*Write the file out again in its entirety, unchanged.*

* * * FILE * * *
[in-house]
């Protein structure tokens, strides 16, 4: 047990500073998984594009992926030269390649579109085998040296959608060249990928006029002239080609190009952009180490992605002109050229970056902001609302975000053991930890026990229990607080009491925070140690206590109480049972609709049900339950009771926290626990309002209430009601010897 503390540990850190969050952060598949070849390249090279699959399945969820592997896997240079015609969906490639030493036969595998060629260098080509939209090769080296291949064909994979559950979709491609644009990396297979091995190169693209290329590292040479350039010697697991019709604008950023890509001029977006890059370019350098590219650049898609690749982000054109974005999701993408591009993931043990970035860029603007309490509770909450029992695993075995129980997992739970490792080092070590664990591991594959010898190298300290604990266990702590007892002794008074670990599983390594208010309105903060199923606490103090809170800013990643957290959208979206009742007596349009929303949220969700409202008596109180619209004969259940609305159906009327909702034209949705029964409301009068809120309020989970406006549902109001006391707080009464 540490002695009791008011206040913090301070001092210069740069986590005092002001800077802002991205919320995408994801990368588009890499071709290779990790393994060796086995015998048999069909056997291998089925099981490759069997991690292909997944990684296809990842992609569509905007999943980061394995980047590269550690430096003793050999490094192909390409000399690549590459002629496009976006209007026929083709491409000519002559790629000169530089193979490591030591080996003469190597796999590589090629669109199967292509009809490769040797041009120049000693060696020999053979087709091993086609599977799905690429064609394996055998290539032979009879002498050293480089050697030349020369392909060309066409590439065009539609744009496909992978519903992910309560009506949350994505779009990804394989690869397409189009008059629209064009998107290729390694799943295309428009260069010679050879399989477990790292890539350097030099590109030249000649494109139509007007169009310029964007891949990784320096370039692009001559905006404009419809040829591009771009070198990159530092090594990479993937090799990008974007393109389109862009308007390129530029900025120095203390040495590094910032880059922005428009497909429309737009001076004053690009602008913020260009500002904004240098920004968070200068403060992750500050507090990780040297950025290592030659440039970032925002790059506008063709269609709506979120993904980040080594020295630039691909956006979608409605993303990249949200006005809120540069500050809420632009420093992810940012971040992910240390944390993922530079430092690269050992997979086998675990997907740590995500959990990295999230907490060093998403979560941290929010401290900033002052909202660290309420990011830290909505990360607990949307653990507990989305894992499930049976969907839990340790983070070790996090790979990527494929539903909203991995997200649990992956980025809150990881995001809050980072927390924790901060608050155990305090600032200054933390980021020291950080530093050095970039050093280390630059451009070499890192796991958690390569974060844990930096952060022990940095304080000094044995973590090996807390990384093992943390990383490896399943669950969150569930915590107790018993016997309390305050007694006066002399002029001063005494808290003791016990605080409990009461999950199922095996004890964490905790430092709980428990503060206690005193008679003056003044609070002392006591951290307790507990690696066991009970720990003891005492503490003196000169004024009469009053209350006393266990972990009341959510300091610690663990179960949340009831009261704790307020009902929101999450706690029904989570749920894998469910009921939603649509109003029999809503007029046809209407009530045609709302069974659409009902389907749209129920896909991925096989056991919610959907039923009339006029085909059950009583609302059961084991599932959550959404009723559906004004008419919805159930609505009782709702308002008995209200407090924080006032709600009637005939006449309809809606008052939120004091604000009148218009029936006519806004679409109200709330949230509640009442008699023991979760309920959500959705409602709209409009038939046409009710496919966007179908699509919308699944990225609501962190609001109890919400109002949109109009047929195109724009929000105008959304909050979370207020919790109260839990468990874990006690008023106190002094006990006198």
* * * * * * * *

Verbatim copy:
[in-house]
């Protein structure tokens, strides 16, 4: 047990500073998984594009992926030269390649579109085998040296959608060249990928006029002239080609190009952009180490992605002109050229970056902001609302975000053991930890026990229990607080009491925070140690206590109480049972609709049900339950009771926290626990309002209430009601010897 503390540990850190969050952060598949070849390249090279699959399945969820592997896997240079015609969906490639030493036969595998060629260098080509939209090769080296291949064909994979559950979709491609644009990396297979091995190169693209290329590292040479350039010697697991019709604008950023890509001029977006890059370019350098590219650049898609690749982000054109974005999701993408591009993931043990970035860029603007309490509770909450029992695993075995129980997992739970490792080092070590664990591991594959010898190298300290604990266990702590007892002794008074670990599983390594208010309105903060199923606490103090809170800013990643957290959208979206009742007596349009929303949220969700409202008596109180619209004969259940609305159906009327909702034209949705029964409301009068809120309020989970406006549902109001006391707080009464 540490002695009791008011206040913090301070001092210069740069986590005092002001800077802002991205919320995408994801990368588009890499071709290779990790393994060796086995015998048999069909056997291998089925099981490759069997991690292909997944990684296809990842992609569509905007999943980061394995980047590269550690430096003793050999490094192909390409000399690549590459002629496009976006209007026929083709491409000519002559790629000169530089193979490591030591080996003469190597796999590589090629669109199967292509009809490769040797041009120049000693060696020999053979087709091993086609599977799905690429064609394996055998290539032979009879002498050293480089050697030349020369392909060309066409590439065009539609744009496909992978519903992910309560009506949350994505779009990804394989690869397409189009008059629209064009998107290729390694799943295309428009260069010679050879399989477990790292890539350097030099590109030249000649494109139509007007169009310029964007891949990784320096370039692009001559905006404009419809040829591009771009070198990159530092090594990479993937090799990008974007393109389109862009308007390129530029900025120095203390040495590094910032880059922005428009497909429309737009001076004053690009602008913020260009500002904004240098920004968070200068403060992750500050507090990780040297950025290592030659440039970032925002790059506008063709269609709506979120993904980040080594020295630039691909956006979608409605993303990249949200006005809120540069500050809420632009420093992810940012971040992910240390944390993922530079430092690269050992997979086998675990997907740590995500959990990295999230907490060093998403979560941290929010401290900033002052909202660290309420990011830290909505990360607990949307653990507990989305894992499930049976969907839990340790983070070790996090790979990527494929539903909203991995997200649990992956980025809150990881995001809050980072927390924790901060608050155990305090600032200054933390980021020291950080530093050095970039050093280390630059451009070499890192796991958690390569974060844990930096952060022990940095304080000094044995973590090996807390990384093992943390990383490896399943669950969150569930915590107790018993016997309390305050007694006066002399002029001063005494808290003791016990605080409990009461999950199922095996004890964490905790430092709980428990503060206690005193008679003056003044609070002392006591951290307790507990690696066991009970720990003891005492503490003196000169004024009469009053209350006393266990972990009341959510300091610690663990179960949340009831009261704790307020009902929101999450706690029904989570749920894998469910009921939603649509109003029999809503007029046809209407009530045609709302069974659409009902389907749209129920896909991925096989056991919610959907039923009339006029085909059950009583609302059961084991599932959550959404009723559906004004008419919805159930609505009782709702308002008995209200407090924080006032709600009637005939006449309809809606008052939120004091604000009148218009029936006519806004679409109200709330949230509640009442008699023991979760309920959500959705409602709209409009038939046409009710496919966007179908699509919308699944990225609501962190609001109890919400109002949109109009047929195109724009929000105008959304909050979370207020919790109260839990468990874990006690008023106190002094006990006198």